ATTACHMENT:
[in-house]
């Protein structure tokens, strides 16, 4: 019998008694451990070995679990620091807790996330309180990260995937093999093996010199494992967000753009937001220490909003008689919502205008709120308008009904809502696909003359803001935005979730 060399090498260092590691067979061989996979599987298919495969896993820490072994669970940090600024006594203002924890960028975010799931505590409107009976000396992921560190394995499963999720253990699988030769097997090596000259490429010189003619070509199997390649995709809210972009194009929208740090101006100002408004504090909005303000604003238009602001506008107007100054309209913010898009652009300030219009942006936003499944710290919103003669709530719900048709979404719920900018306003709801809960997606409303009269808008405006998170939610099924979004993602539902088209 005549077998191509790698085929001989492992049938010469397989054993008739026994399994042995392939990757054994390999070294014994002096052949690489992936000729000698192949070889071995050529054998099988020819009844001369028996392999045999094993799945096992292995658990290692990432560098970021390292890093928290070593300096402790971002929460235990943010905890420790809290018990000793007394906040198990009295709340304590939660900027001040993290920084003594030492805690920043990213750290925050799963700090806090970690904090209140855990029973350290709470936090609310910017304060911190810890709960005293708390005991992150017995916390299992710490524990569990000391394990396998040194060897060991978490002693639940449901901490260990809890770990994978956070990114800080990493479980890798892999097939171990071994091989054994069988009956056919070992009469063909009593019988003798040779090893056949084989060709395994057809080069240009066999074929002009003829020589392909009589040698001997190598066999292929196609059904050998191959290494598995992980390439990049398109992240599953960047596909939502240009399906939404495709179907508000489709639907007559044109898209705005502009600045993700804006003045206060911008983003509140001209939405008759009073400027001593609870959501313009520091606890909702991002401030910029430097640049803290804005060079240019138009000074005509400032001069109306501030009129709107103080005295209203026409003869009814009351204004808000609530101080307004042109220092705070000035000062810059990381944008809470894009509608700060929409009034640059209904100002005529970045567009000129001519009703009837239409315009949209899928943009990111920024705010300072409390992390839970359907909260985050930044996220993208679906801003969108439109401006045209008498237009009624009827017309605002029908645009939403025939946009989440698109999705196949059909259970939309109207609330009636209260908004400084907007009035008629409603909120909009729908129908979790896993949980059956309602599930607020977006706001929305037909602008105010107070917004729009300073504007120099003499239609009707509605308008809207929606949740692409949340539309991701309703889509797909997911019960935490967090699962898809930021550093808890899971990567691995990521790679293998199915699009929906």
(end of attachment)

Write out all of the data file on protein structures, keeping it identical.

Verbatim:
[in-house]
């Protein structure tokens, strides 16, 4: 019998008694451990070995679990620091807790996330309180990260995937093999093996010199494992967000753009937001220490909003008689919502205008709120308008009904809502696909003359803001935005979730 060399090498260092590691067979061989996979599987298919495969896993820490072994669970940090600024006594203002924890960028975010799931505590409107009976000396992921560190394995499963999720253990699988030769097997090596000259490429010189003619070509199997390649995709809210972009194009929208740090101006100002408004504090909005303000604003238009602001506008107007100054309209913010898009652009300030219009942006936003499944710290919103003669709530719900048709979404719920900018306003709801809960997606409303009269808008405006998170939610099924979004993602539902088209 005549077998191509790698085929001989492992049938010469397989054993008739026994399994042995392939990757054994390999070294014994002096052949690489992936000729000698192949070889071995050529054998099988020819009844001369028996392999045999094993799945096992292995658990290692990432560098970021390292890093928290070593300096402790971002929460235990943010905890420790809290018990000793007394906040198990009295709340304590939660900027001040993290920084003594030492805690920043990213750290925050799963700090806090970690904090209140855990029973350290709470936090609310910017304060911190810890709960005293708390005991992150017995916390299992710490524990569990000391394990396998040194060897060991978490002693639940449901901490260990809890770990994978956070990114800080990493479980890798892999097939171990071994091989054994069988009956056919070992009469063909009593019988003798040779090893056949084989060709395994057809080069240009066999074929002009003829020589392909009589040698001997190598066999292929196609059904050998191959290494598995992980390439990049398109992240599953960047596909939502240009399906939404495709179907508000489709639907007559044109898209705005502009600045993700804006003045206060911008983003509140001209939405008759009073400027001593609870959501313009520091606890909702991002401030910029430097640049803290804005060079240019138009000074005509400032001069109306501030009129709107103080005295209203026409003869009814009351204004808000609530101080307004042109220092705070000035000062810059990381944008809470894009509608700060929409009034640059209904100002005529970045567009000129001519009703009837239409315009949209899928943009990111920024705010300072409390992390839970359907909260985050930044996220993208679906801003969108439109401006045209008498237009009624009827017309605002029908645009939403025939946009989440698109999705196949059909259970939309109207609330009636209260908004400084907007009035008629409603909120909009729908129908979790896993949980059956309602599930607020977006706001929305037909602008105010107070917004729009300073504007120099003499239609009707509605308008809207929606949740692409949340539309991701309703889509797909997911019960935490967090699962898809930021550093808890899971990567691995990521790679293998199915699009929906």